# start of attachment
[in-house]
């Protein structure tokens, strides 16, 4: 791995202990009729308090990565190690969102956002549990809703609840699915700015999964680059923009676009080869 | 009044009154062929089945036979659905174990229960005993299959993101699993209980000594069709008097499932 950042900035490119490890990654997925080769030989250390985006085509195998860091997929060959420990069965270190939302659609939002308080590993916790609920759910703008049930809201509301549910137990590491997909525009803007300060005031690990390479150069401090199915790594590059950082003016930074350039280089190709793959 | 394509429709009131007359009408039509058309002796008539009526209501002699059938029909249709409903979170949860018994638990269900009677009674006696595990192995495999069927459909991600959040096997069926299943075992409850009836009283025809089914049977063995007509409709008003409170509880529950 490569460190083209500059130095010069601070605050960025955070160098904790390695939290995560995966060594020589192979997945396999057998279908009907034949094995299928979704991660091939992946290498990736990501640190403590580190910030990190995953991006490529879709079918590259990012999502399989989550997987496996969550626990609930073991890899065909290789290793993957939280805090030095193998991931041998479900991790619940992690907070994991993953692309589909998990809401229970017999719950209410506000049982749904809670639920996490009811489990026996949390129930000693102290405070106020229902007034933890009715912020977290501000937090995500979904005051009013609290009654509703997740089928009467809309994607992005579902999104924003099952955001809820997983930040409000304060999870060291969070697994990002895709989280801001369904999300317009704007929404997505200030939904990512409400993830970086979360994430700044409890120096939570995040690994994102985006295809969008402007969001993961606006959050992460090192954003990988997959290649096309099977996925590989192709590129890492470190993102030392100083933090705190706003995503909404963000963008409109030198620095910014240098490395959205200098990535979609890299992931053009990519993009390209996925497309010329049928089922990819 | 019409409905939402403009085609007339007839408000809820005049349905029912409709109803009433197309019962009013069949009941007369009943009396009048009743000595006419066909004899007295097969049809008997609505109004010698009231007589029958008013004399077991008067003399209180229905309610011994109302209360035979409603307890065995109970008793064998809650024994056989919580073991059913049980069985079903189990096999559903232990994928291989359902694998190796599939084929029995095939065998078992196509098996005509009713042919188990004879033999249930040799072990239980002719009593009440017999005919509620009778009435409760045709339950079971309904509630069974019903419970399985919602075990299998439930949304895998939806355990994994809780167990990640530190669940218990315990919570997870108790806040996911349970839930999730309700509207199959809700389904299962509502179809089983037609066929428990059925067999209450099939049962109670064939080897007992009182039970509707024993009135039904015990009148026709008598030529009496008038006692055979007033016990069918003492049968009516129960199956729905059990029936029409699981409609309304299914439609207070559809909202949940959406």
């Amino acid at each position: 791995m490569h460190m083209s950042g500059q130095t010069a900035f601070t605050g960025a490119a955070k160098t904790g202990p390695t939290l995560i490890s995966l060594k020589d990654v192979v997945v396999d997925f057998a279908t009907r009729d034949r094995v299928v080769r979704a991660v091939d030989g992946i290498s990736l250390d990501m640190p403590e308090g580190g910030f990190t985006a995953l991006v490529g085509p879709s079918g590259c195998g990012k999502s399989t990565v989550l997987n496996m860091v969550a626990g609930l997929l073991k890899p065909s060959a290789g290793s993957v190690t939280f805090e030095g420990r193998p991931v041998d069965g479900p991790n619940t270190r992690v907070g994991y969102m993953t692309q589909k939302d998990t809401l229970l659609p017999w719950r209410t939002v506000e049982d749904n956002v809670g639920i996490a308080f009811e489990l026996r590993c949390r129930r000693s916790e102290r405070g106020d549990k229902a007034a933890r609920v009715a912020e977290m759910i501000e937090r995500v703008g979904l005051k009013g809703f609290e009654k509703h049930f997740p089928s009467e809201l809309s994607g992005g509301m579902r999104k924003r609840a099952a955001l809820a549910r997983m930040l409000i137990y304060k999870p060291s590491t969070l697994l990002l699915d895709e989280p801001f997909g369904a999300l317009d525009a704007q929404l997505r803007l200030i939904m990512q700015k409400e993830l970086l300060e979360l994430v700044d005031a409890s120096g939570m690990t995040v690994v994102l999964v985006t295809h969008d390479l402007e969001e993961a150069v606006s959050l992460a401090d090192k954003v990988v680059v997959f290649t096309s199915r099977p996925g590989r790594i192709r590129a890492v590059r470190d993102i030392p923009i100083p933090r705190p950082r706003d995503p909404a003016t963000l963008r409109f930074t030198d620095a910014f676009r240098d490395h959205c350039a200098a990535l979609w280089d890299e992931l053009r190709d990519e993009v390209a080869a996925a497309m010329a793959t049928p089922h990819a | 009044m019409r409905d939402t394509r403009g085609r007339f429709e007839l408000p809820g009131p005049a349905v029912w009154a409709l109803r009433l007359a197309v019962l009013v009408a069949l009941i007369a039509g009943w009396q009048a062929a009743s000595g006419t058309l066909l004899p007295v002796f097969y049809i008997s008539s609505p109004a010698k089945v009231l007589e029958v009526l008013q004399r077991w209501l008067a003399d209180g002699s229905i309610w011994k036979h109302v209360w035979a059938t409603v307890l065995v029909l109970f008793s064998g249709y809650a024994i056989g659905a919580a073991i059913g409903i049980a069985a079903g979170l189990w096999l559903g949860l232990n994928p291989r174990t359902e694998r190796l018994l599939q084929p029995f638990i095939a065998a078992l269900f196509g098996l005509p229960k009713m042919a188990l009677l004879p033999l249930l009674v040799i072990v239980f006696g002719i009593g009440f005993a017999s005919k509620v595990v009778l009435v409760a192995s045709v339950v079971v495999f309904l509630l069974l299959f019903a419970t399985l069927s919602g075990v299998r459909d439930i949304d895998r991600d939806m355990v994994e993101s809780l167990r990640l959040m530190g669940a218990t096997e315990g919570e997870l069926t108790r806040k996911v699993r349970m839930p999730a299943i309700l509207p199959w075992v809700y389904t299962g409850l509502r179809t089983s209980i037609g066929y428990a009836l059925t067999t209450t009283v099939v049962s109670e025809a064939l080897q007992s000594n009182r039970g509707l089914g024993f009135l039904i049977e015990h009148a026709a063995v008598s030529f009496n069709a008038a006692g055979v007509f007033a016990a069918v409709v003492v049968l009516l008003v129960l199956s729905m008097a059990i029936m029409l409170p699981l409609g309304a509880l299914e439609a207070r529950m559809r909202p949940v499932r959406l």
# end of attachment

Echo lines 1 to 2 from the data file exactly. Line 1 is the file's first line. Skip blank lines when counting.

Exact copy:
[in-house]
């Protein structure tokens, strides 16, 4: 791995202990009729308090990565190690969102956002549990809703609840699915700015999964680059923009676009080869 | 009044009154062929089945036979659905174990229960005993299959993101699993209980000594069709008097499932 950042900035490119490890990654997925080769030989250390985006085509195998860091997929060959420990069965270190939302659609939002308080590993916790609920759910703008049930809201509301549910137990590491997909525009803007300060005031690990390479150069401090199915790594590059950082003016930074350039280089190709793959 | 394509429709009131007359009408039509058309002796008539009526209501002699059938029909249709409903979170949860018994638990269900009677009674006696595990192995495999069927459909991600959040096997069926299943075992409850009836009283025809089914049977063995007509409709008003409170509880529950 490569460190083209500059130095010069601070605050960025955070160098904790390695939290995560995966060594020589192979997945396999057998279908009907034949094995299928979704991660091939992946290498990736990501640190403590580190910030990190995953991006490529879709079918590259990012999502399989989550997987496996969550626990609930073991890899065909290789290793993957939280805090030095193998991931041998479900991790619940992690907070994991993953692309589909998990809401229970017999719950209410506000049982749904809670639920996490009811489990026996949390129930000693102290405070106020229902007034933890009715912020977290501000937090995500979904005051009013609290009654509703997740089928009467809309994607992005579902999104924003099952955001809820997983930040409000304060999870060291969070697994990002895709989280801001369904999300317009704007929404997505200030939904990512409400993830970086979360994430700044409890120096939570995040690994994102985006295809969008402007969001993961606006959050992460090192954003990988997959290649096309099977996925590989192709590129890492470190993102030392100083933090705190706003995503909404963000963008409109030198620095910014240098490395959205200098990535979609890299992931053009990519993009390209996925497309010329049928089922990819 | 019409409905939402403009085609007339007839408000809820005049349905029912409709109803009433197309019962009013069949009941007369009943009396009048009743000595006419066909004899007295097969049809008997609505109004010698009231007589029958008013004399077991008067003399209180229905309610011994109302209360035979409603307890065995109970008793064998809650024994056989919580073991059913049980069985079903189990096999559903232990994928291989359902694998190796599939084929029995095939065998078992196509098996005509009713042919188990004879033999249930040799072990239980002719009593009440017999005919509620009778009435409760045709339950079971309904509630069974019903419970399985919602075990299998439930949304895998939806355990994994809780167990990640530190669940218990315990919570997870108790806040996911349970839930999730309700509207199959809700389904299962509502179809089983037609066929428990059925067999209450099939049962109670064939080897007992009182039970509707024993009135039904015990009148026709008598030529009496008038006692055979007033016990069918003492049968009516129960199956729905059990029936029409699981409609309304299914439609207070559809909202949940959406």